Chimpanzees may have more smarts than humans, at least regarding short-term memories, new research suggests.
A Japanese researcher presented a video showing the remarkable abilities of a chimpanzee named Ayumu at the annual meeting of the American Association for the Advancement of Science (AAAS) in February of this year. When the numbers 1 through 9 appeared randomly on a screen and then disappeared, the chimpanzee was able to recall the exact sequence and location of each number. Ayumu has also learnt numbers 1 through 19 and is able to touch each one in ascending order, which hasn’t been shown before, Tetsuro Matsuzawa, a researcher at Kyoto University’s Primate Research Institute, told LiveScience.
As Matsuzawa showed the video to a room of scientists and journalists, murmurs of amazement were heard. “Don’t worry, nobody can do it,” Matsuzawa said, with an almost mischievous smile. “It’s impossible for you.”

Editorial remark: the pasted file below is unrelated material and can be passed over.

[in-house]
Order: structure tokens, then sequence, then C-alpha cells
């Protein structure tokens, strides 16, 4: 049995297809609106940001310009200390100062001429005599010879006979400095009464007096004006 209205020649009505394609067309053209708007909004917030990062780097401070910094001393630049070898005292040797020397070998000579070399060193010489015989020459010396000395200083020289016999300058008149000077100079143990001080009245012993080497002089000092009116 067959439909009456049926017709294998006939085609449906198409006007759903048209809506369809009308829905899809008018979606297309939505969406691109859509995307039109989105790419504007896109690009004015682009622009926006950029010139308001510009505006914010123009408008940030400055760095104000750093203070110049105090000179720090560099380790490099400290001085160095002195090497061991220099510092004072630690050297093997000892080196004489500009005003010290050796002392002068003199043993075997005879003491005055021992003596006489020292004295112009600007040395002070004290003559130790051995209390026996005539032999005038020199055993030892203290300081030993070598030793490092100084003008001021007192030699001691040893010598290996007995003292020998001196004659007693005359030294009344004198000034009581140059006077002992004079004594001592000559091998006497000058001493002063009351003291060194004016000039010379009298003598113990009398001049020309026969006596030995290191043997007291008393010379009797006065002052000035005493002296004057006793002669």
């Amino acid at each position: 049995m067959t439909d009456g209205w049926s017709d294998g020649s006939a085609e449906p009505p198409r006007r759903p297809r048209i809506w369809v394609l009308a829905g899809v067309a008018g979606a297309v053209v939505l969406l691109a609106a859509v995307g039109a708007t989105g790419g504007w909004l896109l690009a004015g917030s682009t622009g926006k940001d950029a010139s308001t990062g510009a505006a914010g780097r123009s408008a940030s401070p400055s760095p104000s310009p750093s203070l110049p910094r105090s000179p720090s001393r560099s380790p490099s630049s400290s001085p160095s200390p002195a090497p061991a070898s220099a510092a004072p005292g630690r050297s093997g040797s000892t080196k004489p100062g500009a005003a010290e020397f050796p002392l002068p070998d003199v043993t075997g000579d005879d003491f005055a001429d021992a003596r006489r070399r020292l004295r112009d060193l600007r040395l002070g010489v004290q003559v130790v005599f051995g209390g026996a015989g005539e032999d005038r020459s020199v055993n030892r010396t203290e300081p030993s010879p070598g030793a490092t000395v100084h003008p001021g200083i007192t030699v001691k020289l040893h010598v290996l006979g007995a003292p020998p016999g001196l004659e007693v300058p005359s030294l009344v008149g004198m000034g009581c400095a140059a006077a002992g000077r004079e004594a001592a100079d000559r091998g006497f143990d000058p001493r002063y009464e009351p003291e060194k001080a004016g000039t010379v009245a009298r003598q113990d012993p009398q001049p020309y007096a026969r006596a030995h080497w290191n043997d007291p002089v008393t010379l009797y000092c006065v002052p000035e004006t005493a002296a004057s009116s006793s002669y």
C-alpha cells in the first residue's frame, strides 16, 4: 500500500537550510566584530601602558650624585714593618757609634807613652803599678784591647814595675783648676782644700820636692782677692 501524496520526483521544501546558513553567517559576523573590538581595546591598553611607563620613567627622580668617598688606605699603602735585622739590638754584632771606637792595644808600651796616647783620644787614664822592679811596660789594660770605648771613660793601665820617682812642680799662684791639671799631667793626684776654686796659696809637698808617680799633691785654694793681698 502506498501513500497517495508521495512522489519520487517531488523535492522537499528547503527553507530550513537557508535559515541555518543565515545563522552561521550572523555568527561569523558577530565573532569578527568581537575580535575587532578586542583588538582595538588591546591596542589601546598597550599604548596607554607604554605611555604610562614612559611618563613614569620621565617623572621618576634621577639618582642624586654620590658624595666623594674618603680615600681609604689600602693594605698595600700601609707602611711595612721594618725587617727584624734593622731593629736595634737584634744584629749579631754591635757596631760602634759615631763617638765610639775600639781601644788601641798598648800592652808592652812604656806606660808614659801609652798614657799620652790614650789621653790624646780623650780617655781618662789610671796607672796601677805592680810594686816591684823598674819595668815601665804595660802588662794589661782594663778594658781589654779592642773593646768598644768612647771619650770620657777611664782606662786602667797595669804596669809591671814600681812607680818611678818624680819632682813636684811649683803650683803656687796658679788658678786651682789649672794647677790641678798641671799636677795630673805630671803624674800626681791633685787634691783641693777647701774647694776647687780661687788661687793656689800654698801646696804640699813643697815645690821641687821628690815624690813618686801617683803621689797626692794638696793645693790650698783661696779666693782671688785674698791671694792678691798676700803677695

A select few humans have such abilities, but these are typically people with savant syndrome, which is accompanied by severe mental disabilities; it’s simply beyond the powers of an ordinary human, Matsuzawa said. On the other hand, six out of six chimpanzees tested could rapidly remember the location and order of nine digits, he said.
This incredible short-term (or “working”) memory helps chimpanzees survive in the wild, where they often must make rapid and complex decisions. Working memory is an active form of short-term memory, a mental workspace that allows the brain to juggle multiple thoughts simultaneously.
For chimps, the amazing working memory likely helps the animals navigate the branches of huge trees to feed, for example, or decide what to do when competing groups of animals are threatening one another, he said.
- Text by Douglas Main on LiveScience